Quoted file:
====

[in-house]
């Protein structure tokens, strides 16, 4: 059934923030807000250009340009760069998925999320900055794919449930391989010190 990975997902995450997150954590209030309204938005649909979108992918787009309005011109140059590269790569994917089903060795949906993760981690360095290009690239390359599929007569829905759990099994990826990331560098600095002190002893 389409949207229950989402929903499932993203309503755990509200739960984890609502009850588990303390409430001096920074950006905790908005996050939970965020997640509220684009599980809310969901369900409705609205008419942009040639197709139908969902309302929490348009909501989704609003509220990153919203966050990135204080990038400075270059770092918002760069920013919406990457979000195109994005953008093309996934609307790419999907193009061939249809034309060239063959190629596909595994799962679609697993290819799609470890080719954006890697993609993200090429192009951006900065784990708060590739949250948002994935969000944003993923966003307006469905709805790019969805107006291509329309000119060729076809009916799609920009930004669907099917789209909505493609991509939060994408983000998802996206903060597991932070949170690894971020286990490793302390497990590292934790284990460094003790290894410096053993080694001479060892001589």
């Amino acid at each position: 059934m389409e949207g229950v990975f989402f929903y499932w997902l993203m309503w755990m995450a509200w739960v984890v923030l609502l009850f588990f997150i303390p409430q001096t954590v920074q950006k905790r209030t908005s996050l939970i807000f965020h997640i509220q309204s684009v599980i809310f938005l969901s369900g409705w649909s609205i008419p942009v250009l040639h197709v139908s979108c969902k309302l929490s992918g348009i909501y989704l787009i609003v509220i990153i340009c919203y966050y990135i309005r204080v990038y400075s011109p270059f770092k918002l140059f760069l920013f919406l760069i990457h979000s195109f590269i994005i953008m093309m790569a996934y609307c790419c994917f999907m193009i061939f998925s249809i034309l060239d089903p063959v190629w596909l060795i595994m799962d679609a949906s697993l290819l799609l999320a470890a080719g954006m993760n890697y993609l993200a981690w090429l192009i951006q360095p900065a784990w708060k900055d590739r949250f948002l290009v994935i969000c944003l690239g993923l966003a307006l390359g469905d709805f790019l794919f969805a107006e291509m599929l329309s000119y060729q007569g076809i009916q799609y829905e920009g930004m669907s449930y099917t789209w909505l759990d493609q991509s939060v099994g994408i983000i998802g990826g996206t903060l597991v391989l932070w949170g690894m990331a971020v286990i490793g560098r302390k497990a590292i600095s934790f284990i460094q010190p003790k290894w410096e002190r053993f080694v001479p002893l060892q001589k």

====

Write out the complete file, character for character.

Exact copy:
[in-house]
């Protein structure tokens, strides 16, 4: 059934923030807000250009340009760069998925999320900055794919449930391989010190 990975997902995450997150954590209030309204938005649909979108992918787009309005011109140059590269790569994917089903060795949906993760981690360095290009690239390359599929007569829905759990099994990826990331560098600095002190002893 389409949207229950989402929903499932993203309503755990509200739960984890609502009850588990303390409430001096920074950006905790908005996050939970965020997640509220684009599980809310969901369900409705609205008419942009040639197709139908969902309302929490348009909501989704609003509220990153919203966050990135204080990038400075270059770092918002760069920013919406990457979000195109994005953008093309996934609307790419999907193009061939249809034309060239063959190629596909595994799962679609697993290819799609470890080719954006890697993609993200090429192009951006900065784990708060590739949250948002994935969000944003993923966003307006469905709805790019969805107006291509329309000119060729076809009916799609920009930004669907099917789209909505493609991509939060994408983000998802996206903060597991932070949170690894971020286990490793302390497990590292934790284990460094003790290894410096053993080694001479060892001589």
């Amino acid at each position: 059934m389409e949207g229950v990975f989402f929903y499932w997902l993203m309503w755990m995450a509200w739960v984890v923030l609502l009850f588990f997150i303390p409430q001096t954590v920074q950006k905790r209030t908005s996050l939970i807000f965020h997640i509220q309204s684009v599980i809310f938005l969901s369900g409705w649909s609205i008419p942009v250009l040639h197709v139908s979108c969902k309302l929490s992918g348009i909501y989704l787009i609003v509220i990153i340009c919203y966050y990135i309005r204080v990038y400075s011109p270059f770092k918002l140059f760069l920013f919406l760069i990457h979000s195109f590269i994005i953008m093309m790569a996934y609307c790419c994917f999907m193009i061939f998925s249809i034309l060239d089903p063959v190629w596909l060795i595994m799962d679609a949906s697993l290819l799609l999320a470890a080719g954006m993760n890697y993609l993200a981690w090429l192009i951006q360095p900065a784990w708060k900055d590739r949250f948002l290009v994935i969000c944003l690239g993923l966003a307006l390359g469905d709805f790019l794919f969805a107006e291509m599929l329309s000119y060729q007569g076809i009916q799609y829905e920009g930004m669907s449930y099917t789209w909505l759990d493609q991509s939060v099994g994408i983000i998802g990826g996206t903060l597991v391989l932070w949170g690894m990331a971020v286990i490793g560098r302390k497990a590292i600095s934790f284990i460094q010190p003790k290894w410096e002190r053993f080694v001479p002893l060892q001589k």